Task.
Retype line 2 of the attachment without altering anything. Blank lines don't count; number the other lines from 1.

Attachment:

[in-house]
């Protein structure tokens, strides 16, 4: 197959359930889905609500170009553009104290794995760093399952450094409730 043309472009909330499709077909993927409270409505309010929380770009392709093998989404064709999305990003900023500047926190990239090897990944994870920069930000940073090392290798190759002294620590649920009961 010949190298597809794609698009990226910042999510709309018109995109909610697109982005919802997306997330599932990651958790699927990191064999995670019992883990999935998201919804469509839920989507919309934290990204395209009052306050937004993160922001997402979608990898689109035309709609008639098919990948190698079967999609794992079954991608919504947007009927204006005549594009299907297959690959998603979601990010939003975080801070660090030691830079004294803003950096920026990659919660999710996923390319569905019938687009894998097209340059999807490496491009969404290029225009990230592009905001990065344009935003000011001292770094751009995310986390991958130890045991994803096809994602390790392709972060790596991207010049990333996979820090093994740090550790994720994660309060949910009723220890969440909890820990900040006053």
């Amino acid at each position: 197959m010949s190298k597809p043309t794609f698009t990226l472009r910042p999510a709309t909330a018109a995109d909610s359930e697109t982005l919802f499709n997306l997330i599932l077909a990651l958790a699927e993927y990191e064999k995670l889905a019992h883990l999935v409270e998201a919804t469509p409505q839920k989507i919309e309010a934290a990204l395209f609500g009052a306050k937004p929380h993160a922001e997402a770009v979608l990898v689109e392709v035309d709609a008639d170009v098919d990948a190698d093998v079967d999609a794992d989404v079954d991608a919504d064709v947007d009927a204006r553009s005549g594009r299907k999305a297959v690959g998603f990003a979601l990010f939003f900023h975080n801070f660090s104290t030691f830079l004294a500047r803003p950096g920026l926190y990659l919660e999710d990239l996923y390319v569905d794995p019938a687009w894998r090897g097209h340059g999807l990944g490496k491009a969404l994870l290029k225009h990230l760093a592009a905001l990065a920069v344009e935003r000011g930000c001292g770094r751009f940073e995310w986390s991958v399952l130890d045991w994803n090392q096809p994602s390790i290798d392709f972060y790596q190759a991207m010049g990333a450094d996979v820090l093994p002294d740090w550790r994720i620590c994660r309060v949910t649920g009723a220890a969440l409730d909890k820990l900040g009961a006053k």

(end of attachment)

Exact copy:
């Protein structure tokens, strides 16, 4: 197959359930889905609500170009553009104290794995760093399952450094409730 043309472009909330499709077909993927409270409505309010929380770009392709093998989404064709999305990003900023500047926190990239090897990944994870920069930000940073090392290798190759002294620590649920009961 010949190298597809794609698009990226910042999510709309018109995109909610697109982005919802997306997330599932990651958790699927990191064999995670019992883990999935998201919804469509839920989507919309934290990204395209009052306050937004993160922001997402979608990898689109035309709609008639098919990948190698079967999609794992079954991608919504947007009927204006005549594009299907297959690959998603979601990010939003975080801070660090030691830079004294803003950096920026990659919660999710996923390319569905019938687009894998097209340059999807490496491009969404290029225009990230592009905001990065344009935003000011001292770094751009995310986390991958130890045991994803096809994602390790392709972060790596991207010049990333996979820090093994740090550790994720994660309060949910009723220890969440909890820990900040006053």